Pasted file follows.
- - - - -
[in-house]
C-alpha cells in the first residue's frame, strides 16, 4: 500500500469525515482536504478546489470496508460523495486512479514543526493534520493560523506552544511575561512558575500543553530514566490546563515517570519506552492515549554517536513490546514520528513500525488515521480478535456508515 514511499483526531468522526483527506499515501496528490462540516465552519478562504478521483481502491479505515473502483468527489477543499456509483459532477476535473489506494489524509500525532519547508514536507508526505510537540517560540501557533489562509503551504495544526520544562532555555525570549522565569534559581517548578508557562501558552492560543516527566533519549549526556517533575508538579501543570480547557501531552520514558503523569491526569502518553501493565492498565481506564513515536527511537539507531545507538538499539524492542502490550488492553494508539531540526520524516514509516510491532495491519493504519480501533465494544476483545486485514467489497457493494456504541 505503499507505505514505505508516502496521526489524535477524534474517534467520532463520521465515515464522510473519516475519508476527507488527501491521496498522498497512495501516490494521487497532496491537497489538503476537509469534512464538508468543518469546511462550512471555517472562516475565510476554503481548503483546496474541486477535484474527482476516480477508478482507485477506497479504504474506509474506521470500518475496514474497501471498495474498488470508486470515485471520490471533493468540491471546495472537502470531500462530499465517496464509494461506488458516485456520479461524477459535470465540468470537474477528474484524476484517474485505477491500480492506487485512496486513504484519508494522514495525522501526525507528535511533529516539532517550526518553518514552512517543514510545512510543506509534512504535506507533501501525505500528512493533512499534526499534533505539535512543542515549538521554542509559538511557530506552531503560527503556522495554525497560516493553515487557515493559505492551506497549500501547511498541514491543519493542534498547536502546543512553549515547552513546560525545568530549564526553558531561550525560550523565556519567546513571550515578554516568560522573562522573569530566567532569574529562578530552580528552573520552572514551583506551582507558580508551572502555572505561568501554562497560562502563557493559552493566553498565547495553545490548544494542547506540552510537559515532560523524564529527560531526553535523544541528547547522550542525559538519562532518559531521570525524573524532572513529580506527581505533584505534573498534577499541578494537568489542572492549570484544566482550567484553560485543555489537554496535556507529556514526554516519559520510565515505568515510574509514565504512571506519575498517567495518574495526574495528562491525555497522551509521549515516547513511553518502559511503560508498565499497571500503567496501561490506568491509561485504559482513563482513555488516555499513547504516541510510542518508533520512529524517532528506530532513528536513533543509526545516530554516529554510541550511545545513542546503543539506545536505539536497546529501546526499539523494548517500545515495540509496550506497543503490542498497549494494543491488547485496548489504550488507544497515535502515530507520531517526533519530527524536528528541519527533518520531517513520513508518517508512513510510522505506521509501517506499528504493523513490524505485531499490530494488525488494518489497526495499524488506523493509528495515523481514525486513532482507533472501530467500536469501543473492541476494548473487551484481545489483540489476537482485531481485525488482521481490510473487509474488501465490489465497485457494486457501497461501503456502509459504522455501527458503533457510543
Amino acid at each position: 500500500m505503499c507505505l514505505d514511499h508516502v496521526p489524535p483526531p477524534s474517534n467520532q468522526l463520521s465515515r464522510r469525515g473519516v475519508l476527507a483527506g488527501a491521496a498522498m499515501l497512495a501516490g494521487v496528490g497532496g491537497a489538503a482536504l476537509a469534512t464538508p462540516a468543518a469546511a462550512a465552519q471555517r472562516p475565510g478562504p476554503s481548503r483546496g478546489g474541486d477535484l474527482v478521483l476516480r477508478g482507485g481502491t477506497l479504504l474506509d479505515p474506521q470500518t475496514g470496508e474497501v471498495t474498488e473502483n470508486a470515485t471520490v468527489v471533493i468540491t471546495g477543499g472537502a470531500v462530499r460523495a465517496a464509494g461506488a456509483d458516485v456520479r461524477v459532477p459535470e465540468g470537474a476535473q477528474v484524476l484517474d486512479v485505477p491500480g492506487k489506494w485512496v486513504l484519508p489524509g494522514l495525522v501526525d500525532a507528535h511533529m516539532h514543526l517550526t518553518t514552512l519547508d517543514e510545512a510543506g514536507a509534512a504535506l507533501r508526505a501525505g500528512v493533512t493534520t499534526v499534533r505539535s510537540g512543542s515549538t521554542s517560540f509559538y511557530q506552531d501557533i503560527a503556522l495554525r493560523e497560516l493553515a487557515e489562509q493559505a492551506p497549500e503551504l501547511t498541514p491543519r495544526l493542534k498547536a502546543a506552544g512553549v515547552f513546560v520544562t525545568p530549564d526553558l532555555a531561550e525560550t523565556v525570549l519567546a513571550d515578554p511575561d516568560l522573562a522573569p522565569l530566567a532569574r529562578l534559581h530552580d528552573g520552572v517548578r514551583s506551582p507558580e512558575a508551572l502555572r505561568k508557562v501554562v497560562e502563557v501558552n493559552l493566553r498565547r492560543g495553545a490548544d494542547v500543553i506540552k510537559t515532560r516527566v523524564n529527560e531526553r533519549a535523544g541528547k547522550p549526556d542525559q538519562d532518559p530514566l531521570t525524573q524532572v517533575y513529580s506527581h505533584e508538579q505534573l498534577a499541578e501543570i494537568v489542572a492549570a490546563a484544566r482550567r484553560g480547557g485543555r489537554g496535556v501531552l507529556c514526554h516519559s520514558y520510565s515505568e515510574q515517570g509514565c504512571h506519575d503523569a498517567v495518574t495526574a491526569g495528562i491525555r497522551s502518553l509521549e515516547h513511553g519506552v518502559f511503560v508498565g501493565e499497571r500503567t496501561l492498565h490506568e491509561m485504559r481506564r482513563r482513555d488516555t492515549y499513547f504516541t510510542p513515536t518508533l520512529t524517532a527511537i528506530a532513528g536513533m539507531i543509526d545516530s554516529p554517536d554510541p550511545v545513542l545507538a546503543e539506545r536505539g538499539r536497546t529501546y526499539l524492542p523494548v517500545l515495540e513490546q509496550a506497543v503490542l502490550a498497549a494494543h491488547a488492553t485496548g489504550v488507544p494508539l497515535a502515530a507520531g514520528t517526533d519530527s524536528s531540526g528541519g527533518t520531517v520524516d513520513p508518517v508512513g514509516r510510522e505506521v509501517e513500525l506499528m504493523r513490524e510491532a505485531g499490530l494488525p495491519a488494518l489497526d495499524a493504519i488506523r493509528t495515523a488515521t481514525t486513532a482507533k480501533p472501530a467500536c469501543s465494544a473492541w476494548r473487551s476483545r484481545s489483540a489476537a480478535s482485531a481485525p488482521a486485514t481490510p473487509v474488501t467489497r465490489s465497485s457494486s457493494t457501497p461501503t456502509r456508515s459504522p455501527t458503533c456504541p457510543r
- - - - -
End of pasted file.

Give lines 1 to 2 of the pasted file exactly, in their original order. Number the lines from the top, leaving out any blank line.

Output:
[in-house]
C-alpha cells in the first residue's frame, strides 16, 4: 500500500469525515482536504478546489470496508460523495486512479514543526493534520493560523506552544511575561512558575500543553530514566490546563515517570519506552492515549554517536513490546514520528513500525488515521480478535456508515 514511499483526531468522526483527506499515501496528490462540516465552519478562504478521483481502491479505515473502483468527489477543499456509483459532477476535473489506494489524509500525532519547508514536507508526505510537540517560540501557533489562509503551504495544526520544562532555555525570549522565569534559581517548578508557562501558552492560543516527566533519549549526556517533575508538579501543570480547557501531552520514558503523569491526569502518553501493565492498565481506564513515536527511537539507531545507538538499539524492542502490550488492553494508539531540526520524516514509516510491532495491519493504519480501533465494544476483545486485514467489497457493494456504541 505503499507505505514505505508516502496521526489524535477524534474517534467520532463520521465515515464522510473519516475519508476527507488527501491521496498522498497512495501516490494521487497532496491537497489538503476537509469534512464538508468543518469546511462550512471555517472562516475565510476554503481548503483546496474541486477535484474527482476516480477508478482507485477506497479504504474506509474506521470500518475496514474497501471498495474498488470508486470515485471520490471533493468540491471546495472537502470531500462530499465517496464509494461506488458516485456520479461524477459535470465540468470537474477528474484524476484517474485505477491500480492506487485512496486513504484519508494522514495525522501526525507528535511533529516539532517550526518553518514552512517543514510545512510543506509534512504535506507533501501525505500528512493533512499534526499534533505539535512543542515549538521554542509559538511557530506552531503560527503556522495554525497560516493553515487557515493559505492551506497549500501547511498541514491543519493542534498547536502546543512553549515547552513546560525545568530549564526553558531561550525560550523565556519567546513571550515578554516568560522573562522573569530566567532569574529562578530552580528552573520552572514551583506551582507558580508551572502555572505561568501554562497560562502563557493559552493566553498565547495553545490548544494542547506540552510537559515532560523524564529527560531526553535523544541528547547522550542525559538519562532518559531521570525524573524532572513529580506527581505533584505534573498534577499541578494537568489542572492549570484544566482550567484553560485543555489537554496535556507529556514526554516519559520510565515505568515510574509514565504512571506519575498517567495518574495526574495528562491525555497522551509521549515516547513511553518502559511503560508498565499497571500503567496501561490506568491509561485504559482513563482513555488516555499513547504516541510510542518508533520512529524517532528506530532513528536513533543509526545516530554516529554510541550511545545513542546503543539506545536505539536497546529501546526499539523494548517500545515495540509496550506497543503490542498497549494494543491488547485496548489504550488507544497515535502515530507520531517526533519530527524536528528541519527533518520531517513520513508518517508512513510510522505506521509501517506499528504493523513490524505485531499490530494488525488494518489497526495499524488506523493509528495515523481514525486513532482507533472501530467500536469501543473492541476494548473487551484481545489483540489476537482485531481485525488482521481490510473487509474488501465490489465497485457494486457501497461501503456502509459504522455501527458503533457510543